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Another woman said that her usual way of coping with the trauma of battering was by overeating, a device she also used before she was ever battered. The terms 'illness', 'unhealthy', or 'destructive' can certainly be used to denote addictions and assaults on oneself and others in response to the stress of being battered. Regardless of how such negative coping devices are labeled, however, the women's accounts in this chapter support the earlier suggestion that stress, crisis, and illness (physical, emotional, mental) are interactionally, not causally related (see Figure 4.1, p. 70). Figure 4.1 suggests that stress not only precedes but also follows a battering episode, and that emotional crisis may or may not be part of the total episode. These findings also support the work of Hilberman (1980) in which mental and emotional disturbances of battered women were found to follow rather than precede battering.
Analysis thus far reveals not so much a failure of coping by individuals as it does the limitations and misdirection of personal coping responses (natural crisis management) to certain traumatic life events. That is, suicide, assault, addictions, and emotional disturbance are forms of coping, though most people would regard them as unhealthy or ineffective (Caplan and Grunebaum 1967; Hoff 1989: 60-2). Put another way, 'natural crisis management' needs to be supplemented by 'formal crisis management', assistance from sources beyond the individual and immediate family.
The need for both personal coping strategies and social support has profound implications for the successful resolution of crises around battering. In Sophia's case the initial support she received from her family was misdirected, e.g. 'You go back ... he won't do it anymore ... Welfare won't support you .Here's $10, go buy a pizza and forget everything.' Only after a near-fatal suicide attempt were institutional networks mobilized, and these only for emergency rescue purposes. Prior to this destructive crisis outcome, however, crisis management did not go beyond the 'natural' level. The suicidal outcome of the crisis suggests that 'formal crisis management' was needed as well. The distinctions and relationship between natural and formal crisis management as applied to battering are illustrated in the Figure below.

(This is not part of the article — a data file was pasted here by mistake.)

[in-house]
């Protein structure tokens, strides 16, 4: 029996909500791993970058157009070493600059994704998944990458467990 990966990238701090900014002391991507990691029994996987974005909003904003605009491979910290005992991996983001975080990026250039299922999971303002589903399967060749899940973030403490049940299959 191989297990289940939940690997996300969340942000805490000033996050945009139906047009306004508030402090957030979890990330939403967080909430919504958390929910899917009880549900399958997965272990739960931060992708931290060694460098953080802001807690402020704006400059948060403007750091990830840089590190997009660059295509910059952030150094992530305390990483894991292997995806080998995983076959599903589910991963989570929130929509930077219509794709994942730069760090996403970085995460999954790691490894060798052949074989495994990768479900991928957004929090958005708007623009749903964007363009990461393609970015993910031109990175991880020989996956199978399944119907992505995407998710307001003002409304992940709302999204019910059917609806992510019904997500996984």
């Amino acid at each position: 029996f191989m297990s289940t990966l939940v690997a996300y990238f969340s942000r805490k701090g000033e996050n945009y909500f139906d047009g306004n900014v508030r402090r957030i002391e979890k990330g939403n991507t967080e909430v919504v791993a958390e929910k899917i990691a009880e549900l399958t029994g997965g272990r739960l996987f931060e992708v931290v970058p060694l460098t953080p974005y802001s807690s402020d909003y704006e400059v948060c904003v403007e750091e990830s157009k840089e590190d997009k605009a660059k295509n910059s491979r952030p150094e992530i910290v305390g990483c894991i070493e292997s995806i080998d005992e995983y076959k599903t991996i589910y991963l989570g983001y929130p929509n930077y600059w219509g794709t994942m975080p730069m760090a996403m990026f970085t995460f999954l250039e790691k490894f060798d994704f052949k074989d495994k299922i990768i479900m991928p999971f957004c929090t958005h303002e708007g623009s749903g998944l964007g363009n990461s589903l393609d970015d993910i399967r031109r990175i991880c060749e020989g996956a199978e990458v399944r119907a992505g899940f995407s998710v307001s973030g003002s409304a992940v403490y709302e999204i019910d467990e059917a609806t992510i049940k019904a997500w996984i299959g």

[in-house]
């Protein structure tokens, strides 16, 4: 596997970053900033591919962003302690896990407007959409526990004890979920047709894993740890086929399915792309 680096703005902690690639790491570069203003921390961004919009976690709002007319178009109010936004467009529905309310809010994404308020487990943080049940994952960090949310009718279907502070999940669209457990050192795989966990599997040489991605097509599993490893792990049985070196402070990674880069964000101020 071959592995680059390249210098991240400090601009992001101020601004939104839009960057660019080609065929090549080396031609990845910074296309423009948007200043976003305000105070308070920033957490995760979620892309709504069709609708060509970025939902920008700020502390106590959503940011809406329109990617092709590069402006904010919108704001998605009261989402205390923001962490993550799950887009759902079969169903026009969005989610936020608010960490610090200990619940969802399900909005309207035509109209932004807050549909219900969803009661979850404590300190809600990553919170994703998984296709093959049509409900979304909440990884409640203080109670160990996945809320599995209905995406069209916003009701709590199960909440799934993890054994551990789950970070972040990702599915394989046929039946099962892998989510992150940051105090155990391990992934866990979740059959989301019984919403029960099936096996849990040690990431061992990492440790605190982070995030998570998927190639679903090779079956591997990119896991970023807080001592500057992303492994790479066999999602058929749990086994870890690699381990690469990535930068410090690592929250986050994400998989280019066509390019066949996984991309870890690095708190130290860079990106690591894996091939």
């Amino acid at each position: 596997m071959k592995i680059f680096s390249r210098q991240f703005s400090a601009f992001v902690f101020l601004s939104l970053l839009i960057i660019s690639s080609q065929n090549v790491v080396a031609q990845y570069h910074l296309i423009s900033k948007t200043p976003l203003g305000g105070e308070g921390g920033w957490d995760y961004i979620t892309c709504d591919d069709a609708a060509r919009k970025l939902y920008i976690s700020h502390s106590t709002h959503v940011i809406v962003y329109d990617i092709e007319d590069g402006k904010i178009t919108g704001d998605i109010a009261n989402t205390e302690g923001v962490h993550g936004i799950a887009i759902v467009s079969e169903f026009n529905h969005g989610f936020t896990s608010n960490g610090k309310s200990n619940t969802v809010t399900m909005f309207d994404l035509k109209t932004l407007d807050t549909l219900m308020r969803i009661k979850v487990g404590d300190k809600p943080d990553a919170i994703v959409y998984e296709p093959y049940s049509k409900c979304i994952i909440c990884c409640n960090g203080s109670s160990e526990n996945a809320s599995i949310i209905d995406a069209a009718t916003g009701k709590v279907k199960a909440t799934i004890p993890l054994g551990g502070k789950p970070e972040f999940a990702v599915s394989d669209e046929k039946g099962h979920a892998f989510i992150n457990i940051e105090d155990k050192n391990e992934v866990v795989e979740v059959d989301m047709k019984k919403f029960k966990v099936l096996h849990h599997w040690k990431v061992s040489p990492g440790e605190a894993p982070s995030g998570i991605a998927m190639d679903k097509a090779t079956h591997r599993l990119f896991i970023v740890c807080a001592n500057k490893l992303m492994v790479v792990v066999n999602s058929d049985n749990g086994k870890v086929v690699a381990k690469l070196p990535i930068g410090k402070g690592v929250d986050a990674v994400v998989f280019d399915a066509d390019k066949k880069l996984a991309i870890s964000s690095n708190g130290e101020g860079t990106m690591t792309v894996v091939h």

-Hoff, Lee Ann, Battered Women as Survivors, Routledge: London, 1990.
Effective Intervention in Domestic Violence &
- Schechter, S. and Edleson, J. L. (1999). Effective Intervention in Domestic Violence & Child Maltreatment Cases: Guidelines for Policy and Practice. The National Council of Juvenile and Family Court Judges.
Children and Domestic Violence: The Prosecutor's Response
- Whitcomb, D. (2004). Children and Domestic Violence: The Prosecutor's Response. American Prosecutors Research Institute.
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